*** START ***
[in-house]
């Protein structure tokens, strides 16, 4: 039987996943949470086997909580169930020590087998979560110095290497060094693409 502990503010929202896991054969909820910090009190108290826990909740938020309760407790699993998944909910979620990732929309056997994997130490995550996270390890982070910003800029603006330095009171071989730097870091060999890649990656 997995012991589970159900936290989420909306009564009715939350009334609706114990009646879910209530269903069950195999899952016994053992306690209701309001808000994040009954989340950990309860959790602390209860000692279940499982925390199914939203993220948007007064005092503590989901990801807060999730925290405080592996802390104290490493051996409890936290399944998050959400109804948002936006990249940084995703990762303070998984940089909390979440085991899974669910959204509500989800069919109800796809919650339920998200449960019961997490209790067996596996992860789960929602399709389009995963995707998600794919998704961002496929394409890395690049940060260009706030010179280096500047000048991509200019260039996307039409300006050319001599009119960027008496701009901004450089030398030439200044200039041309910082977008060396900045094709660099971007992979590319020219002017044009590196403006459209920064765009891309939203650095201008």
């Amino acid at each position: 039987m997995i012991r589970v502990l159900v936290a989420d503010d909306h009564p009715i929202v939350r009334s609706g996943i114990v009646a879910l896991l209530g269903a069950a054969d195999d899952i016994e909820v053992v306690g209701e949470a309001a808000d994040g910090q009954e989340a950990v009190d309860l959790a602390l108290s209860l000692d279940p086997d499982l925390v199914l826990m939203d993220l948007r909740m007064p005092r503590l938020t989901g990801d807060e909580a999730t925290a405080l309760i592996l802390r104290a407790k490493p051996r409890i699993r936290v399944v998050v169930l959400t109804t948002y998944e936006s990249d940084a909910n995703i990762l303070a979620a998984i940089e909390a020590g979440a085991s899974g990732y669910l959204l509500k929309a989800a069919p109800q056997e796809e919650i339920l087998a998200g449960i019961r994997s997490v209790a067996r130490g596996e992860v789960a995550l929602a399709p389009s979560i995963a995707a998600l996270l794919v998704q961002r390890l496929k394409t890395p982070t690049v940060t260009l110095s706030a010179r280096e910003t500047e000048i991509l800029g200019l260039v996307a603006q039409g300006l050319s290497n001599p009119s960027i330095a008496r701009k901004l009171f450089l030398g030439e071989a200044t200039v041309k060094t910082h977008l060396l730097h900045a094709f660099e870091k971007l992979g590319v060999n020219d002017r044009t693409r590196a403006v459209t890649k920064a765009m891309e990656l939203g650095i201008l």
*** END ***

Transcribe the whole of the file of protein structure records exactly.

[in-house]
């Protein structure tokens, strides 16, 4: 039987996943949470086997909580169930020590087998979560110095290497060094693409 502990503010929202896991054969909820910090009190108290826990909740938020309760407790699993998944909910979620990732929309056997994997130490995550996270390890982070910003800029603006330095009171071989730097870091060999890649990656 997995012991589970159900936290989420909306009564009715939350009334609706114990009646879910209530269903069950195999899952016994053992306690209701309001808000994040009954989340950990309860959790602390209860000692279940499982925390199914939203993220948007007064005092503590989901990801807060999730925290405080592996802390104290490493051996409890936290399944998050959400109804948002936006990249940084995703990762303070998984940089909390979440085991899974669910959204509500989800069919109800796809919650339920998200449960019961997490209790067996596996992860789960929602399709389009995963995707998600794919998704961002496929394409890395690049940060260009706030010179280096500047000048991509200019260039996307039409300006050319001599009119960027008496701009901004450089030398030439200044200039041309910082977008060396900045094709660099971007992979590319020219002017044009590196403006459209920064765009891309939203650095201008």
């Amino acid at each position: 039987m997995i012991r589970v502990l159900v936290a989420d503010d909306h009564p009715i929202v939350r009334s609706g996943i114990v009646a879910l896991l209530g269903a069950a054969d195999d899952i016994e909820v053992v306690g209701e949470a309001a808000d994040g910090q009954e989340a950990v009190d309860l959790a602390l108290s209860l000692d279940p086997d499982l925390v199914l826990m939203d993220l948007r909740m007064p005092r503590l938020t989901g990801d807060e909580a999730t925290a405080l309760i592996l802390r104290a407790k490493p051996r409890i699993r936290v399944v998050v169930l959400t109804t948002y998944e936006s990249d940084a909910n995703i990762l303070a979620a998984i940089e909390a020590g979440a085991s899974g990732y669910l959204l509500k929309a989800a069919p109800q056997e796809e919650i339920l087998a998200g449960i019961r994997s997490v209790a067996r130490g596996e992860v789960a995550l929602a399709p389009s979560i995963a995707a998600l996270l794919v998704q961002r390890l496929k394409t890395p982070t690049v940060t260009l110095s706030a010179r280096e910003t500047e000048i991509l800029g200019l260039v996307a603006q039409g300006l050319s290497n001599p009119s960027i330095a008496r701009k901004l009171f450089l030398g030439e071989a200044t200039v041309k060094t910082h977008l060396l730097h900045a094709f660099e870091k971007l992979g590319v060999n020219d002017r044009t693409r590196a403006v459209t890649k920064a765009m891309e990656l939203g650095i201008l």